You know the drill, we’ve all been there.
There you are, minding your own business, participating in the Web 2.0 phenomenon, scanning through the webpages on one of the countless social media sites. And then you see them, like coffee stains on your white upholstery, pages that seem a little out of place. One entry tells you that the world is coming to an end. Another tells you that the Illuminati have built a base on Pluto (with the obligatory IT’S A PLANET!!! comment underneath). Oh, and there’s another, claiming that a comet, twice the size of Jupiter is actually Planet X… and it’s coming right for us!
Of course, our common-sense neurons usually kick in, telling us that the author of the article is either a) nuts, b) an idiot, c) flying at half-mast or d) a troll. In which case, we are able to flex our social media muscles by burying, down-thumbing, down-arrowing, reporting or ignoring the offender.
There we go, social media in practice. One BIG victory for online democracy!
However, sometimes it’s not that simple. What if the author seems to be bona fide? What if the author is a so called “expert”? Say if the article uses some real science to explain their hopelessly flawed theory?
I may have been trawling around the dregs of the doomsday theory ilk for the past year, but the following list applies to pretty much any daft conspiracy theory or outrageous science claim, intended to misinform, scare or cause an online headache as you voyage through the increasingly accessible social media…
Although it is not a definitive list, here are the main tell-tail signs that an article (or indeed, comment) might not be scientifically sound. I’m not saying that if a website possesses one or two of these qualities that it is necessarily wrong, but these are the qualities that constantly crop up on doomsday, conspiracy and pseudo-science websites. I’m also not saying social media is a bad thing, the Web 2.0 trend has brought us all the information we’ll ever need from blogs, news sites and independent authors, it just means you’ll be coming across more sites written by unscrupulous and misinformed authors.
So, here’s the list of qualities I’ve noticed coming out of the growing number of doomsday/pseudo-science websites:
They use magic
Magic is a potent argument for many of these websites. I’m not talking about your rabbit-out-of-a-hat magic, I’m talking about completely farcical claims about how the Universe works and presenting it in a scientific light. As a rule, if they use some unfamiliar science (such as “barycenter sleeve” — this laughable example can be read more in depth in the Astroengine article: 2012 Doomsday Fabrication: Abusing Science and Making Money), do a search for it in Google. If the page you read it on hits the #1 spot, they either made a grand discovery (which is highly unlikely if the domain name is called http://www.doomsdayiswelcome.com), or they are lying.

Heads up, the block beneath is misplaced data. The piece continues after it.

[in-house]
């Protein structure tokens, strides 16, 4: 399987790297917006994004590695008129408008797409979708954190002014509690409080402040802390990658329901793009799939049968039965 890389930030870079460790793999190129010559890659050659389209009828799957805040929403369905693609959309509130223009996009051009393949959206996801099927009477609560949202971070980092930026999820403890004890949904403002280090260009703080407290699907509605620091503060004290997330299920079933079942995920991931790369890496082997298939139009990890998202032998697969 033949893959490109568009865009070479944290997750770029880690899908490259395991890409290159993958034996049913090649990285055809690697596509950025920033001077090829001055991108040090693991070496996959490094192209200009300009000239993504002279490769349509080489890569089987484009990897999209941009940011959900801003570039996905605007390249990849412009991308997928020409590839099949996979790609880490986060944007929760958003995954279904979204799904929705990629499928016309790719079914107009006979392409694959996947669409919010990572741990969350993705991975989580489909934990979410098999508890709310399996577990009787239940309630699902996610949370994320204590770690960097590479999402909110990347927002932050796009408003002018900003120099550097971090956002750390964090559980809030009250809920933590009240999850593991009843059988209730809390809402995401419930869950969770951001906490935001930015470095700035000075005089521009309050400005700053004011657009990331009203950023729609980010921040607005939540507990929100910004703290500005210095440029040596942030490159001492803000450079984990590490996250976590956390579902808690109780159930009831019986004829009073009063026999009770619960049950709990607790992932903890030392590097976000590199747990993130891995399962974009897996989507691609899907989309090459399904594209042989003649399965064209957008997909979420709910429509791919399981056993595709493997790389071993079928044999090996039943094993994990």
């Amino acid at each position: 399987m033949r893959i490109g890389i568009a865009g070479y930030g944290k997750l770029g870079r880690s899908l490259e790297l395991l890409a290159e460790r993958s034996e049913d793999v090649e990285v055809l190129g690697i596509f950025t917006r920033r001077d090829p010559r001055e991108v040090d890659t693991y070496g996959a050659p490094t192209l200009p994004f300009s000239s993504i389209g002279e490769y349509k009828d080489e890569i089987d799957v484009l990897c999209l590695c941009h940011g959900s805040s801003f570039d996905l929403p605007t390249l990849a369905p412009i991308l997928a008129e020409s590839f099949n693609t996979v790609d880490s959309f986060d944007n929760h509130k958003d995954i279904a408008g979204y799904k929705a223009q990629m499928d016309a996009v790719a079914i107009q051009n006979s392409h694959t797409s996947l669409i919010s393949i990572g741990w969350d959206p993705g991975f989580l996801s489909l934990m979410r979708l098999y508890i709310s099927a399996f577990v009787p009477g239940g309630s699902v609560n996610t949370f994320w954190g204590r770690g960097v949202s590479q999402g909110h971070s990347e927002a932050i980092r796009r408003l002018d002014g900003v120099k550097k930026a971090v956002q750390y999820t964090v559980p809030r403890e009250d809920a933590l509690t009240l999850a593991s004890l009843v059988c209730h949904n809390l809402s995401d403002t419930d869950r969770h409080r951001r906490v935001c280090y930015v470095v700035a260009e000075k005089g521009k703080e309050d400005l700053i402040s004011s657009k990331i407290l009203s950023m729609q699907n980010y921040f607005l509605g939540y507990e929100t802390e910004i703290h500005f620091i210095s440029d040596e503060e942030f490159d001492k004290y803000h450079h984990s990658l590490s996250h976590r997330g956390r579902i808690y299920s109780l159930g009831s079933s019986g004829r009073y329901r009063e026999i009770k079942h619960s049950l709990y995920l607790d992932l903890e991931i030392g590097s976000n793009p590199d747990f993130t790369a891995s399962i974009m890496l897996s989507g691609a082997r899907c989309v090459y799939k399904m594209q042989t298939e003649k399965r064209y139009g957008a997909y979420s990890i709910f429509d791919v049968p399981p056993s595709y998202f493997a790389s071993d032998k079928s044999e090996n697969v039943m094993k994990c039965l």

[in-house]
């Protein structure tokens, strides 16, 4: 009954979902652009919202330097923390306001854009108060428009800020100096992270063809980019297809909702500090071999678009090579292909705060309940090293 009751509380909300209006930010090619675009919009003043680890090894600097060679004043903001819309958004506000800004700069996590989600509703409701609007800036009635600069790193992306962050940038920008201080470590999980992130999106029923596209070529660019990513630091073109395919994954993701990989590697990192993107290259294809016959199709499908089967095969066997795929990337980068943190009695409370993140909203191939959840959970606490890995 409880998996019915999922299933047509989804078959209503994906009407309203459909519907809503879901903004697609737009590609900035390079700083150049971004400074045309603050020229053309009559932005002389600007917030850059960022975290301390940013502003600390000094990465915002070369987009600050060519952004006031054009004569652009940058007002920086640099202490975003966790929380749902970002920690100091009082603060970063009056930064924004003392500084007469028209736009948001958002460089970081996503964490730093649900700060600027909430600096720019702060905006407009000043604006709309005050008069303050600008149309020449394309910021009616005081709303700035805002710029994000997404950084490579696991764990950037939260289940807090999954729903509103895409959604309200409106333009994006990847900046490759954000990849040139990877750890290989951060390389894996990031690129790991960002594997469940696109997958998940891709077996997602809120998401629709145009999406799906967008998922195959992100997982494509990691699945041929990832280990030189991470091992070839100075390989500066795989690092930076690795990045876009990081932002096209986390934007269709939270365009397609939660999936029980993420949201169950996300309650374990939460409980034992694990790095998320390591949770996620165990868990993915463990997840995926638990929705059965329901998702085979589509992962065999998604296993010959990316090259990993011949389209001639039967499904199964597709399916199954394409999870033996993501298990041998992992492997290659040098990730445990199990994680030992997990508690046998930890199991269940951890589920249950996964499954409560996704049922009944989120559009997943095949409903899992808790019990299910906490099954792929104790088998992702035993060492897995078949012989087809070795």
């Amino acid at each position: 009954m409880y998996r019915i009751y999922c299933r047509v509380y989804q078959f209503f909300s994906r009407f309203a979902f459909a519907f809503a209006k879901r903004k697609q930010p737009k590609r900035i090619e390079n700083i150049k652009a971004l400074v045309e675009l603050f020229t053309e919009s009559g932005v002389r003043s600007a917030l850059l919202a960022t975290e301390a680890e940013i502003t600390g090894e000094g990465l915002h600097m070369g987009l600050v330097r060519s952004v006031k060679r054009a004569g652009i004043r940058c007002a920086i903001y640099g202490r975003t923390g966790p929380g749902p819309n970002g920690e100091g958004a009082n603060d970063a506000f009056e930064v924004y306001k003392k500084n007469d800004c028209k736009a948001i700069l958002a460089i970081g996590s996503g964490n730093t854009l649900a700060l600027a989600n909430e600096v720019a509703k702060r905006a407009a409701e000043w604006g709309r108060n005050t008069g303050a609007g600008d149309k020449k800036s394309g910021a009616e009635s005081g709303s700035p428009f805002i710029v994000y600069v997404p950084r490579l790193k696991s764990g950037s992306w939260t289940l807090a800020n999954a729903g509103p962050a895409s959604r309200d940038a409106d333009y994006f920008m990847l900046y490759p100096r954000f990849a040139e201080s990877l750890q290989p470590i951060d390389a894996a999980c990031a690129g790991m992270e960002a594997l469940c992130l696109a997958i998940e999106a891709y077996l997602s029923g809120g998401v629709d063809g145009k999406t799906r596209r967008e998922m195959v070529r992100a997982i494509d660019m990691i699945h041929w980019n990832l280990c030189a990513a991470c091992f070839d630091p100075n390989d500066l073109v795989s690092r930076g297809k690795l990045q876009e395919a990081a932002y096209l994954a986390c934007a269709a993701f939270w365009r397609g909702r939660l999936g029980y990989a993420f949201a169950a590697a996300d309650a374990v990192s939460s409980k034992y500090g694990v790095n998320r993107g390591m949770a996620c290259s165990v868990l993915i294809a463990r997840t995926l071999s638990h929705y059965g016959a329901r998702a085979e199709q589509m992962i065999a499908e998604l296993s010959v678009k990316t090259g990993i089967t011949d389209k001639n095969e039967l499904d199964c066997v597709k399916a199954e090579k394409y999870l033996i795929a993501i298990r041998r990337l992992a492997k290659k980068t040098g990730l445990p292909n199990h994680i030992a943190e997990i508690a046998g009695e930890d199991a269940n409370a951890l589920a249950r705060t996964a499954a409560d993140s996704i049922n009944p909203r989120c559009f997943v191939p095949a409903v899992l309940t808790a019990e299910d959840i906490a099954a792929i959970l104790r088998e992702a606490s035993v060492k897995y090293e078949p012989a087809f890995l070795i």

THEIR CAPS LOCK IS STUCK
This is prevalent in blog comment boxes. Does uppercase really help to put your message across? Really? Actually, it’s a bit annoying. Oh, and watch out for the swear words and bad spelling hidden in the blocky type.
They use their own science brand
Science is what this world is all about, but some of these sites need to understand what science is all about. Let’s give a definition here so there’s no more confusion:
Science: The collective discipline of study or learning acquired through the scientific method; the sum of knowledge gained from such methods and discipline. — Wikionary definition
Inventing an “anti-gravity device”, uploading a video of your amazing invention hovering around your living room, claiming that you’ve discovered anti-gravity waves by hooking up a slinky to a car battery, simply doesn’t cut it.
They claim the impossible is possible
Pretty much the same case as “magic”, but this one often disputes old scientific theories and then claims that just because they were disproven, doesn’t mean they can’t happen. Often, the kicker is that theories made by eminent scientists in the past, that have undergone the rigour of science, only to be disproven down the line are dug up and used as proof of some crackpot theory.
They cite other conspiracy sites/forums – never science journals
Most of the time, no source is referenced. (Example: A massive planet is approaching the Sun and scientists have proven that this is affecting the sunspot cycle — What? Where did you hear that? *crickets* I thought not.) However, when a source is referenced, the link either leads to another pseudo-science website or, my favourite, a discussion forum (where the topic of discussion is being butchered by several like-minded individuals).
They jump to conclusions
Many of these articles are cause-and-effect deficient. My favourite argument is the one about global warming:
1. The variability of our Sun causes temperature variations on Earth (i.e. the Sun gets hotter, therefore so do we, Al Gore is lying, global warming is a scam! QED)
2. Mars is showing signs of global warming. Therefore global warming on Earth is a scam, Al Gore is lying, etc. etc.
Simply because two things share common traits does not mean they are connected. There’s a little thing called “coincidence”. While I’m here, I’ll throw a definition of that up too:
Coincidence: A striking occurrence of two or more events at one time apparently by mere chance. — Dictionary.com
They can be pompous
When presenting their “facts”, many conspiracy/doomsday/pseudo-science websites will mock mainstream science “beliefs”. This is probably the most astonishing attitude considering how outlandish some of the claims are. Example: “I am shocked at astronomer’s belief that there was a “Big Bang”. It is a preposterous notion, that background radiation is in fact the chatter of a billion alien races! Idiots.” (And yes, they often get personal too.)